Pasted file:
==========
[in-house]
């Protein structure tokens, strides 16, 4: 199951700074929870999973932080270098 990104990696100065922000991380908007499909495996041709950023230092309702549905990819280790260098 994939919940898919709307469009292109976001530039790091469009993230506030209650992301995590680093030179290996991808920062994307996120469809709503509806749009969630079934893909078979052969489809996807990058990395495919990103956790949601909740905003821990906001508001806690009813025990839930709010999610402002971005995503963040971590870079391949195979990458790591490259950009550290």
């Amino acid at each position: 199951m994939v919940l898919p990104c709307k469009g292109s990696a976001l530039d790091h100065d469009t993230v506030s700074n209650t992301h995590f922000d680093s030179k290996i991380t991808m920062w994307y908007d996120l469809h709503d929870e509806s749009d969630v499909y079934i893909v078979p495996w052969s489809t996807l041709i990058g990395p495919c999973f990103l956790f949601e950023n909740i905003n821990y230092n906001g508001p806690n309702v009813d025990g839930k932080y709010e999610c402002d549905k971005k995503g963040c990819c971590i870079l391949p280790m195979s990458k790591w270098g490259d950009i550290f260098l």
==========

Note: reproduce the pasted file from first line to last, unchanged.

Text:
[in-house]
């Protein structure tokens, strides 16, 4: 199951700074929870999973932080270098 990104990696100065922000991380908007499909495996041709950023230092309702549905990819280790260098 994939919940898919709307469009292109976001530039790091469009993230506030209650992301995590680093030179290996991808920062994307996120469809709503509806749009969630079934893909078979052969489809996807990058990395495919990103956790949601909740905003821990906001508001806690009813025990839930709010999610402002971005995503963040971590870079391949195979990458790591490259950009550290």
């Amino acid at each position: 199951m994939v919940l898919p990104c709307k469009g292109s990696a976001l530039d790091h100065d469009t993230v506030s700074n209650t992301h995590f922000d680093s030179k290996i991380t991808m920062w994307y908007d996120l469809h709503d929870e509806s749009d969630v499909y079934i893909v078979p495996w052969s489809t996807l041709i990058g990395p495919c999973f990103l956790f949601e950023n909740i905003n821990y230092n906001g508001p806690n309702v009813d025990g839930k932080y709010e999610c402002d549905k971005k995503g963040c990819c971590i870079l391949p280790m195979s990458k790591w270098g490259d950009i550290f260098l």